Behind the scenes, Cardinal Justin Rigali, then the archbishop of Philadelphia, and other ranking clerics were handling his complaint, according to the confidential report.

Under procedures established after the clergy sexual abuse scandal, each diocese and archdiocese set up an independent review board to assess sexual abuse claims against priests. The accusation against Bransfield took a different path because he had been elevated to bishop before the complaint was made, church investigators wrote in the recent confidential report.

In October 2009, behind closed doors, Rigali formally declared the allegations were unsubstantiated because of inconsistencies in the former student’s account, including precisely when and where the alleged abuses occurred, according to the confidential report.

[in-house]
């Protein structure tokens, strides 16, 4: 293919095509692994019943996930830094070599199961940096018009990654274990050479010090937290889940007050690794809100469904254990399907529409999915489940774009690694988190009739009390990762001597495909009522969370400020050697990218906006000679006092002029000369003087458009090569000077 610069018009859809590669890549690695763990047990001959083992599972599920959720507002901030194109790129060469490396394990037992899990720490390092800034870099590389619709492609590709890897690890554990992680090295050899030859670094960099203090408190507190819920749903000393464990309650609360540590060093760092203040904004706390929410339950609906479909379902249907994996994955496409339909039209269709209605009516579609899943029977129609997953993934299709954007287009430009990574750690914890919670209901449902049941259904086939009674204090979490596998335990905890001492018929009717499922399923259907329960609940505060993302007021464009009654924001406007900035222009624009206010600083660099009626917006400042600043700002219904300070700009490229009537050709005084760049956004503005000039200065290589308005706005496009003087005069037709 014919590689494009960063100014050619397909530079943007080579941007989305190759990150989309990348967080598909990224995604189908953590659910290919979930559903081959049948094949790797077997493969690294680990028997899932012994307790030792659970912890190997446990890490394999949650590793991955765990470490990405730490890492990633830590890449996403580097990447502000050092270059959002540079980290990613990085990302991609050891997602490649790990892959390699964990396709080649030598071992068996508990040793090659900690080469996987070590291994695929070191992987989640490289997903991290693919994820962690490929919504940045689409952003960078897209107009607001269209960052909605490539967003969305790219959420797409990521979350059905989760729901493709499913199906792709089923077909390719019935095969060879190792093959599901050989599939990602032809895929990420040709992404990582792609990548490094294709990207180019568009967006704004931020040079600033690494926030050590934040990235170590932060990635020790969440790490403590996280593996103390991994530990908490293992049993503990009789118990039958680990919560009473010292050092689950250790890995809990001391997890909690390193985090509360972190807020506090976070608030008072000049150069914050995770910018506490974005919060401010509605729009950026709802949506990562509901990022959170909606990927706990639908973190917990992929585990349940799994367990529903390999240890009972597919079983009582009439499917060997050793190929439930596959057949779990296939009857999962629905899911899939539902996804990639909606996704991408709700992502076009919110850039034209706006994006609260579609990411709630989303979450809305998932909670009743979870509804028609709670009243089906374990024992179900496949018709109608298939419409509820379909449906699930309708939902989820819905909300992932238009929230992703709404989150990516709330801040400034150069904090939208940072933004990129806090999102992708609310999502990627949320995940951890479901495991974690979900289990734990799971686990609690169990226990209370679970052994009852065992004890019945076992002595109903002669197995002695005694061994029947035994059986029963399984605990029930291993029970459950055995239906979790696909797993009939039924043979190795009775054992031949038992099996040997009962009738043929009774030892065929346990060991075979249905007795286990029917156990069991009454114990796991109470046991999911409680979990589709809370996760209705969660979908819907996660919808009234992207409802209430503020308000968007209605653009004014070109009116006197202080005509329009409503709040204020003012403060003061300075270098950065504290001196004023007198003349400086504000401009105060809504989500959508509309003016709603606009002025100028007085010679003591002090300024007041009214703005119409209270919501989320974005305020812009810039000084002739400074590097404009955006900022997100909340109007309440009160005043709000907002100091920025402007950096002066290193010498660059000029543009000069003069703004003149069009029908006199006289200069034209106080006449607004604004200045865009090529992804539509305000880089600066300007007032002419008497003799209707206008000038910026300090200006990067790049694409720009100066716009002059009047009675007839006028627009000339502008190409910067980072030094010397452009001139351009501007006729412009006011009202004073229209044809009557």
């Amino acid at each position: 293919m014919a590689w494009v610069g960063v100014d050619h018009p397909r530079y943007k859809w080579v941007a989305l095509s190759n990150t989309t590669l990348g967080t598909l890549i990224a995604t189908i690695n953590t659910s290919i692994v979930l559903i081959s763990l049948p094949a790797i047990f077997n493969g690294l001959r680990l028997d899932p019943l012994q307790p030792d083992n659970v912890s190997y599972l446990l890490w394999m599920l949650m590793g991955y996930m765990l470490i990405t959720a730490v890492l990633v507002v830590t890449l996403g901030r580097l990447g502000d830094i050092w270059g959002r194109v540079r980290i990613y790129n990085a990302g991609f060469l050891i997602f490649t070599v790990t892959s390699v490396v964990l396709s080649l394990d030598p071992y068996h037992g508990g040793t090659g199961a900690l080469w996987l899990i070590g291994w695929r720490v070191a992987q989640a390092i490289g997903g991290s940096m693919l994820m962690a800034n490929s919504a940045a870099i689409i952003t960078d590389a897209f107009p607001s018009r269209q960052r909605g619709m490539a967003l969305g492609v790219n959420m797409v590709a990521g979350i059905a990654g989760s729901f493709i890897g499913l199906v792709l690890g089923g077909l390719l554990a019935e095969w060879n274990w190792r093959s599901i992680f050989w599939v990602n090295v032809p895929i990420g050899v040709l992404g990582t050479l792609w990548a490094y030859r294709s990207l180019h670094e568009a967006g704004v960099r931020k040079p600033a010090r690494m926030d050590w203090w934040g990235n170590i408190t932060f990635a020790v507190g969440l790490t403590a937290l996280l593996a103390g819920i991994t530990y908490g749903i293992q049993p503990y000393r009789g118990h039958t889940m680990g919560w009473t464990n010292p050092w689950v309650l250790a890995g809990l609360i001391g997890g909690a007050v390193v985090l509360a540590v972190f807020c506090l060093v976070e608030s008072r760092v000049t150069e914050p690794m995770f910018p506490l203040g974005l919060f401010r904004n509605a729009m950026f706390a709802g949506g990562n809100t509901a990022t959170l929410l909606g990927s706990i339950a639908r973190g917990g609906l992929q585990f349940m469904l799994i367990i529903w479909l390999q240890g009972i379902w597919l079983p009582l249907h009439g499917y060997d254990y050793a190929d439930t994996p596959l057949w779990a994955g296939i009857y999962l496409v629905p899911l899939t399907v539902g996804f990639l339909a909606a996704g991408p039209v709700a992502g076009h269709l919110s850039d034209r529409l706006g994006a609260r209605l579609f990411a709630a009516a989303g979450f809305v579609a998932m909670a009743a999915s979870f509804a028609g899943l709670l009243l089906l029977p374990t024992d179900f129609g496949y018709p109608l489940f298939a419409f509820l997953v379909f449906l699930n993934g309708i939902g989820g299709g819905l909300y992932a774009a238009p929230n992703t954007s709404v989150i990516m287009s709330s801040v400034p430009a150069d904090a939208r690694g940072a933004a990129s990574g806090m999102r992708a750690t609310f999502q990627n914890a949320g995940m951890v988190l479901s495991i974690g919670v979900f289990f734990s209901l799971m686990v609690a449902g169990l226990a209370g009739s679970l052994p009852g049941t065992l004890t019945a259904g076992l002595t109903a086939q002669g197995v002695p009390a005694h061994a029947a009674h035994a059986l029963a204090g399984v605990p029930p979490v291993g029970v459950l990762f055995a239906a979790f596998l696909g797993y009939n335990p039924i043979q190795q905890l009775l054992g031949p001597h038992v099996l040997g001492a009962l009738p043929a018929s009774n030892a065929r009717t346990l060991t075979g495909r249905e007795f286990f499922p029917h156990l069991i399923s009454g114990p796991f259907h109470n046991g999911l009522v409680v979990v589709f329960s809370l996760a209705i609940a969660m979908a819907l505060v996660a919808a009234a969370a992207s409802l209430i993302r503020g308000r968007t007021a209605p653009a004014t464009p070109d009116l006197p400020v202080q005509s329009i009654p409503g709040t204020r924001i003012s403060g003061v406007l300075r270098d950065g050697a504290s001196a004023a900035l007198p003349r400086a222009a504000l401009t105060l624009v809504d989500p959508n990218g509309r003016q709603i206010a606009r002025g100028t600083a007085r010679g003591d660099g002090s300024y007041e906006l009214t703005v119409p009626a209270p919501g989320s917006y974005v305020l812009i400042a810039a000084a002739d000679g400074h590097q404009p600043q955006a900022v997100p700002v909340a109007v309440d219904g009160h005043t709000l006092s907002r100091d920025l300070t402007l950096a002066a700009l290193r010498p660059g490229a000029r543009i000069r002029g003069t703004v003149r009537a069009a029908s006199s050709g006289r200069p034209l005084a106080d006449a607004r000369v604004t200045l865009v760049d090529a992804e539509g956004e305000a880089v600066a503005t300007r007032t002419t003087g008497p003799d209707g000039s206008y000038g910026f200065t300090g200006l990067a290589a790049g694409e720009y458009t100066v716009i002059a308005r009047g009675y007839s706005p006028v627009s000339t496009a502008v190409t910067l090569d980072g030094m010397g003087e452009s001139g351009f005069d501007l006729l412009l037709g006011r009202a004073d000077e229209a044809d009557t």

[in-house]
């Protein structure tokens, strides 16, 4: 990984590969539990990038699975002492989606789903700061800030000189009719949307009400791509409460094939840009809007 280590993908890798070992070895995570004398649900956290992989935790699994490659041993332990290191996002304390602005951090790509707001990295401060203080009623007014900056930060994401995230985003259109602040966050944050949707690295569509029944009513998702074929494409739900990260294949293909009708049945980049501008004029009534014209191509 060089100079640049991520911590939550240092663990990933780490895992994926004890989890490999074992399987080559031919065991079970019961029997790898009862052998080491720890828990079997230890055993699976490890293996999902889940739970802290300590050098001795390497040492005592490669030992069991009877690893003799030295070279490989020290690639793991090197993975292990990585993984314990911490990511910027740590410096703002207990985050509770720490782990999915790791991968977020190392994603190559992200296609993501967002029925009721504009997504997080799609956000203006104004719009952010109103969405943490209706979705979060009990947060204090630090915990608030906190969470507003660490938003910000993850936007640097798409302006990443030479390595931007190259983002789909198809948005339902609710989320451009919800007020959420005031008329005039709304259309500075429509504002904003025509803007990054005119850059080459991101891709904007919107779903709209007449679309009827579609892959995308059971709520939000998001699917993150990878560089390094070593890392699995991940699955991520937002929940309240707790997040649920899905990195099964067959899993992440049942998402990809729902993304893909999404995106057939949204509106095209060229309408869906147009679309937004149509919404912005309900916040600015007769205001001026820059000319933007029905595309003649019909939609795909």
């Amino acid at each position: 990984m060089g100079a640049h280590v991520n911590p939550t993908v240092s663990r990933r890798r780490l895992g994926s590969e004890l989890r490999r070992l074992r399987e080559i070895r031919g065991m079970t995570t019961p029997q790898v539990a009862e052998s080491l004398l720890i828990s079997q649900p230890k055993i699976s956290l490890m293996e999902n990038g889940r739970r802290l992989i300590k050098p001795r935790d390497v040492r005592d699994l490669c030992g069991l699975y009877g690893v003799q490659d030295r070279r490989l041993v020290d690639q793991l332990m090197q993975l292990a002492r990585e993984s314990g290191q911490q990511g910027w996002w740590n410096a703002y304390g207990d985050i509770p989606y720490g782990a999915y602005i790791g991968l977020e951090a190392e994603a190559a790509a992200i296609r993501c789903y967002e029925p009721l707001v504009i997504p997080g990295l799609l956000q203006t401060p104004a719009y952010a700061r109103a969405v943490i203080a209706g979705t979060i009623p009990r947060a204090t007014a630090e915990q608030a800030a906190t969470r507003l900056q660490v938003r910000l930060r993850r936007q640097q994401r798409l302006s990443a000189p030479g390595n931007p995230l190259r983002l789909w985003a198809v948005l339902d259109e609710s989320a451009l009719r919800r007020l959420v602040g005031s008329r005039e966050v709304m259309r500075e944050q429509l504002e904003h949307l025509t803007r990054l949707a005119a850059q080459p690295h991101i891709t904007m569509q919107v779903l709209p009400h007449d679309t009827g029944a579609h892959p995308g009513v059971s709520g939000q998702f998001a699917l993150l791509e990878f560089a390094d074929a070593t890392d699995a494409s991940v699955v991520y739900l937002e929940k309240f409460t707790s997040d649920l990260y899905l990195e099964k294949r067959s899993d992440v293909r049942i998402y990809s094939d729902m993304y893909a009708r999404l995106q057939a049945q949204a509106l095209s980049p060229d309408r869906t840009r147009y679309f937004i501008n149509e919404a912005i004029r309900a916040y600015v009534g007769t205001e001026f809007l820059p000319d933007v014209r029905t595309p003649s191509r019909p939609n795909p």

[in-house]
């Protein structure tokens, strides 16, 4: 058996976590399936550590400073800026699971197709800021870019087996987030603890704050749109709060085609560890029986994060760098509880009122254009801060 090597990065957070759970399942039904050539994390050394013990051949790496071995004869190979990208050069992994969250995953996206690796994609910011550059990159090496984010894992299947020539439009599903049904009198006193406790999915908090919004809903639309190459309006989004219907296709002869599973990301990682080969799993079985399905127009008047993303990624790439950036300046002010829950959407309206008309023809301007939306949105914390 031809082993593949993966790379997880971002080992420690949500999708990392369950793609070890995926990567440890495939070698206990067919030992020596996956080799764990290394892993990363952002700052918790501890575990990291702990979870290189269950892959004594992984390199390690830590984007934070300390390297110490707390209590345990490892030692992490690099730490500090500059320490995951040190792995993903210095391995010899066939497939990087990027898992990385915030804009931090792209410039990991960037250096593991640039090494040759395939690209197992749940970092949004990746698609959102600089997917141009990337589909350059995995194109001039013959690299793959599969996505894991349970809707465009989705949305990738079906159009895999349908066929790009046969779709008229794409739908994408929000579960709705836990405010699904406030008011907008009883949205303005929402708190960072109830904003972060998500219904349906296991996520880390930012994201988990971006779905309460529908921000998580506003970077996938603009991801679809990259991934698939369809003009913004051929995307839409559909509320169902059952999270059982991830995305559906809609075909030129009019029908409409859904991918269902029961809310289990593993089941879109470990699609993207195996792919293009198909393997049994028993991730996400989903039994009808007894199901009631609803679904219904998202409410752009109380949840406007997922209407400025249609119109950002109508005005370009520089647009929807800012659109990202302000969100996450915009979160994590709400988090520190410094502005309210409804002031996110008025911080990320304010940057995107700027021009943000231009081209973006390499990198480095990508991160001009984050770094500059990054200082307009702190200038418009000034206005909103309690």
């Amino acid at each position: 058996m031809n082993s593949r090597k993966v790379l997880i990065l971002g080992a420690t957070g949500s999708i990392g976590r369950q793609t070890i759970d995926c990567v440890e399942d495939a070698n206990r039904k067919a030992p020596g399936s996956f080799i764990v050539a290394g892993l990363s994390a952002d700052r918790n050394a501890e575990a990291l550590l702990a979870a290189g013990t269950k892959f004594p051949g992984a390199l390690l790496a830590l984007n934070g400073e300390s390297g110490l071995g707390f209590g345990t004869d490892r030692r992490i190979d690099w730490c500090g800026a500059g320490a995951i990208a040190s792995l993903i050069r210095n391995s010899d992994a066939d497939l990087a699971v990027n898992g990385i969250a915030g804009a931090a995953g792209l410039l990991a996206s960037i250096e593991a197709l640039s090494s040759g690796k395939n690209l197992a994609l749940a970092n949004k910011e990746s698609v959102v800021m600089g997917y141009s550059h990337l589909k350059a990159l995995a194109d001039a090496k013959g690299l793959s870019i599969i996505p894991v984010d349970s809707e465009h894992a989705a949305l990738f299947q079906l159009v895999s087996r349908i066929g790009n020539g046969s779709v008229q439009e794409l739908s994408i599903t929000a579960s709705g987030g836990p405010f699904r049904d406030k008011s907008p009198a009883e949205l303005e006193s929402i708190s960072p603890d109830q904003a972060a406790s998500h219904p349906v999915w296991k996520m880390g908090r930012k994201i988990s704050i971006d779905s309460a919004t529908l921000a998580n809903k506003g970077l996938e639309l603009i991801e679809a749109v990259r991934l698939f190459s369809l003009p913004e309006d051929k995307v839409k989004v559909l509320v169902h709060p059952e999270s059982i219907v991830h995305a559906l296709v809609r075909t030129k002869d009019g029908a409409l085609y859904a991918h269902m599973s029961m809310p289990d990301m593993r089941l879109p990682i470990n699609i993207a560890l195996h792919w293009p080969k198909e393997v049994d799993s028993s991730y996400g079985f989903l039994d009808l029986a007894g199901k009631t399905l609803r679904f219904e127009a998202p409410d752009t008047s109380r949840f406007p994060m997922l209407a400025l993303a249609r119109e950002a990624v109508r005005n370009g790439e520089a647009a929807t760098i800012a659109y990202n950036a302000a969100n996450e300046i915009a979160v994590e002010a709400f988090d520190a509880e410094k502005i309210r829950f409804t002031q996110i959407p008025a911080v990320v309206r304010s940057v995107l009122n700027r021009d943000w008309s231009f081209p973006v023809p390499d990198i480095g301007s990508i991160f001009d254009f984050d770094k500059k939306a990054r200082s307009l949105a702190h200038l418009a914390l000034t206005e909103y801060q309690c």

Rigali, who is now retired, did not respond to requests for an interview.

Before and after the secret pronouncement about his fate, Bransfield maintained warm relations with leaders of the Archdiocese of Philadelphia, where he started his career.

Using money from the West Virginia diocese, Bransfield gave some of those clerics thousands of dollars in cash gifts. Among them was Rigali, who in 2011 received a check for $1,000, internal documents show.

From February 2009 through last year, Bransfield gave five checks totaling $3,750 to then-Monsignor Timothy C. Senior, the vicar for clergy in Philadelphia, whose responsibilities included helping to assess sexual abuse claims against clerics.

Gavin, the spokesman for the Philadelphia Archdiocese, declined to say whether Senior played a role in Bransfield’s case.

Among Rigali’s top aides was a nephew of the bishop’s, the Rev. Sean Bransfield, an assistant judicial vicar. Starting in 2013, Bishop Bransfield gave his nephew more than $9,000 over five years.

In a statement earlier this year for an article about the gifts, Senior said that he thought the money was Bransfield’s and that he had “done nothing wrong” in accepting it.

Sean Bransfield said through a spokesman in June that “he logically assumed gifts from a family member came from Bishop Bransfield’s personal funds” and denied wrongdoing.